All the signs indicated a victory for Labour. Opinion polls in early March gave the Government an 11-point lead over the Conservatives. Labour's manifesto, Time for Decision, skillfully emphasised Labour's achievements during the previous 18 months. A national transport plan was envisaged to integrate road and rail transport, investment was to be carefully targeted and an ambitious house building programme was unveiled. Even a touch of socialism managed to peep out of the manifesto, under the guise of the re-nationalisation of the steel industry.
Above all, the Labour campaign emphasised Wilson himself. One journalist remarked, "Harold Wilson is the Prime Minister's most potent weapon". Labour bullishly entered the campaign under the slogan "You know Labour works".
The Conservatives, who dubbed themselves the "party of peacemakers", had 131 action points in their manifesto, Action not Words. These included the old staples of low inflation, curbing the power of the trade unions and reform of the welfare state. The Conservatives were, on the whole, unsettled throughout the campaign, which ran flawlessly for Labour. They struggled hard to come to grips with the twin problems of fighting the election as the opposition under the direction of a new and untried leader.
For the first time since 1955, the House of Commons continued to sit even though an election had been called. On 1 March, Labour unveiled a "little Budget". Jim Callaghan, the Chancellor, announced a scheme of tax rebates for mortgage holders and he also promised the decimalisation of sterling by February 1971.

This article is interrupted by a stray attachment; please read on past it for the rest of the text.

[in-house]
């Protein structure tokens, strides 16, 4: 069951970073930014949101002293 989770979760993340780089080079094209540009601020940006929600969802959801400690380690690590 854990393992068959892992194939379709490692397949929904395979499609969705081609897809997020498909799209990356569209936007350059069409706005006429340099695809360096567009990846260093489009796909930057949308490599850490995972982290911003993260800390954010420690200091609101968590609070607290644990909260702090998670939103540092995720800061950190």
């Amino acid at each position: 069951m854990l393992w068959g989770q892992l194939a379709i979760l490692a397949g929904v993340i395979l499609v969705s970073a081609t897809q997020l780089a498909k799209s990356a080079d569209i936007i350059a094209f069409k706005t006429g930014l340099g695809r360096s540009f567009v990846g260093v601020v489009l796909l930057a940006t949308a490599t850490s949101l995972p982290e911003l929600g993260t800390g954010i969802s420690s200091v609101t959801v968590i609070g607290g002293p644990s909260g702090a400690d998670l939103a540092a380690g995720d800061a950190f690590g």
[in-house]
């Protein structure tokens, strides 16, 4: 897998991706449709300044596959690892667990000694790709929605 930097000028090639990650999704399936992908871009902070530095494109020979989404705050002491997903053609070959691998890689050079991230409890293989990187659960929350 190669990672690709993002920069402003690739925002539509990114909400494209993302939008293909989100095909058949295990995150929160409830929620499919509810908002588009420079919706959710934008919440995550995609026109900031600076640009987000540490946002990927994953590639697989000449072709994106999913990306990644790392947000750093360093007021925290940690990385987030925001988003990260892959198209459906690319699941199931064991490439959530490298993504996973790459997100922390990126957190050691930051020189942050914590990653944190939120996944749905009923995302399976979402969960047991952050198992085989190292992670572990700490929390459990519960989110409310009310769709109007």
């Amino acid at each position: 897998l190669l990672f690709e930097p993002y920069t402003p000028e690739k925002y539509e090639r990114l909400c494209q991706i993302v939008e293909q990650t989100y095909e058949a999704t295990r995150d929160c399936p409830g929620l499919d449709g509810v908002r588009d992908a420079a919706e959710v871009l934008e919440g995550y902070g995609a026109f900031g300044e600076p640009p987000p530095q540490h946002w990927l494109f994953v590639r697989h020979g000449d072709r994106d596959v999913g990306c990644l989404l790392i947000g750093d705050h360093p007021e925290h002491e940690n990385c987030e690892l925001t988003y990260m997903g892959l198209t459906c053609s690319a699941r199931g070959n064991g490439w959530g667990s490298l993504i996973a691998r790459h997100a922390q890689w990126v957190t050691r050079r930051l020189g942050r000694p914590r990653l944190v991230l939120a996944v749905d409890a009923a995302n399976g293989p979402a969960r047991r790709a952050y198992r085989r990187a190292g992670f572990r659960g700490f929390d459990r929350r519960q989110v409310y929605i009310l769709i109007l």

During the campaign's early stages, Heath ruffled Labour's feathers by raising the possibility of Britain joining the Common Market. Foreign Secretary Michael Stewart said the Government would not enter the Common Market until after its agricultural policy had changed. Callaghan said Britain was willing to join but needed to negotiate. The two party leaders then traded blows over the subject, with Wilson accusing Heath of "rolling on his back like a spaniel at any kind gesture from the French".
Wilson was determined to keep the peace within the Labour Party over Europe. He needed to make some encouraging noises about the Common Market, but he couldn't afford to risk angering his own backbenchers. Wilson wanted to employ what one of his campaign managers, Richard Crossman, called a "deliberately boring approach". Wilson wanted a quiet campaign and was unwilling to raise any issues.
On 10 March, Heath, in the most memorable phrase of the campaign, described Britain's shaky economic position as "9-5-1". Heath referred to the 9% rise in wages, 5% increase in prices and a 1% rise in production. These figures, he claimed, contained the sad truth about Britain's economic ills. Labour dismissed Heath's accusations, which in any case had failed to make any impact on the voters.
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